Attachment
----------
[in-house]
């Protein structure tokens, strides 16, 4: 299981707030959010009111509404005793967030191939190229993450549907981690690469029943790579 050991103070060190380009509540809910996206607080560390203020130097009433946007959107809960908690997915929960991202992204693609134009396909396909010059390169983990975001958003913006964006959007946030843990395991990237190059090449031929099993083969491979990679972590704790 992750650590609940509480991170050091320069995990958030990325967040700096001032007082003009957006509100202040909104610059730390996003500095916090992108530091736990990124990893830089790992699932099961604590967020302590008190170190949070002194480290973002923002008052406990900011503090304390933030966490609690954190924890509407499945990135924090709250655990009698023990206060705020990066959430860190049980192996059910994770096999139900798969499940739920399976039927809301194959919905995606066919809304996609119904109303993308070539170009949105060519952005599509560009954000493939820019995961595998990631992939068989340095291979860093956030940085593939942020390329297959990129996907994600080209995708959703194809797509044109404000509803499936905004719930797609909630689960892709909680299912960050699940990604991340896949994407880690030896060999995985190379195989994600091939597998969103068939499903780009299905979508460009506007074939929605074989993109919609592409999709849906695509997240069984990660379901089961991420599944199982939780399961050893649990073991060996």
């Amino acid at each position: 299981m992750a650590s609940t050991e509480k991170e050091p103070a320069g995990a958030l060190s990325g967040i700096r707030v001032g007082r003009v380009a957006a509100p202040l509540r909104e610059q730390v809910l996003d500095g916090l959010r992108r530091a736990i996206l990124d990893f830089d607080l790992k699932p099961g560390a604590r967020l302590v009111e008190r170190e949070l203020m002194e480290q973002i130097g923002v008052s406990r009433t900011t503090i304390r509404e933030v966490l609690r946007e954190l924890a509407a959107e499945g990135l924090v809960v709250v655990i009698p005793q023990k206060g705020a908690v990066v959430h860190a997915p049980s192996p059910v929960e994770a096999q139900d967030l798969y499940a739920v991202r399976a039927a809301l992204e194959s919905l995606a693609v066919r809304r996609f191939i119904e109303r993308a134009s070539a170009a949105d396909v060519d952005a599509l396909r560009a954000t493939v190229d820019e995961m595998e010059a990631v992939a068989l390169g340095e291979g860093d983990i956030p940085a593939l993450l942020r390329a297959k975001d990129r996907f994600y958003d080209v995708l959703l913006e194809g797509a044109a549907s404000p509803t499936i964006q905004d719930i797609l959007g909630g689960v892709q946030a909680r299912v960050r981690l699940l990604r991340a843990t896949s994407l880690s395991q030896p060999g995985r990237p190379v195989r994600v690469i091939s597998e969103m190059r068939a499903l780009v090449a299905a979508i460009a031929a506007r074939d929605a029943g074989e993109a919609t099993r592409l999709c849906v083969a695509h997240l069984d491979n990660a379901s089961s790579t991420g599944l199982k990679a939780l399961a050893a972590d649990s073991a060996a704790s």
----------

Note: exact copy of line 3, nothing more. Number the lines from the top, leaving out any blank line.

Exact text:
């Amino acid at each position: 299981m992750a650590s609940t050991e509480k991170e050091p103070a320069g995990a958030l060190s990325g967040i700096r707030v001032g007082r003009v380009a957006a509100p202040l509540r909104e610059q730390v809910l996003d500095g916090l959010r992108r530091a736990i996206l990124d990893f830089d607080l790992k699932p099961g560390a604590r967020l302590v009111e008190r170190e949070l203020m002194e480290q973002i130097g923002v008052s406990r009433t900011t503090i304390r509404e933030v966490l609690r946007e954190l924890a509407a959107e499945g990135l924090v809960v709250v655990i009698p005793q023990k206060g705020a908690v990066v959430h860190a997915p049980s192996p059910v929960e994770a096999q139900d967030l798969y499940a739920v991202r399976a039927a809301l992204e194959s919905l995606a693609v066919r809304r996609f191939i119904e109303r993308a134009s070539a170009a949105d396909v060519d952005a599509l396909r560009a954000t493939v190229d820019e995961m595998e010059a990631v992939a068989l390169g340095e291979g860093d983990i956030p940085a593939l993450l942020r390329a297959k975001d990129r996907f994600y958003d080209v995708l959703l913006e194809g797509a044109a549907s404000p509803t499936i964006q905004d719930i797609l959007g909630g689960v892709q946030a909680r299912v960050r981690l699940l990604r991340a843990t896949s994407l880690s395991q030896p060999g995985r990237p190379v195989r994600v690469i091939s597998e969103m190059r068939a499903l780009v090449a299905a979508i460009a031929a506007r074939d929605a029943g074989e993109a919609t099993r592409l999709c849906v083969a695509h997240l069984d491979n990660a379901s089961s790579t991420g599944l199982k990679a939780l399961a050893a972590d649990s073991a060996a704790s």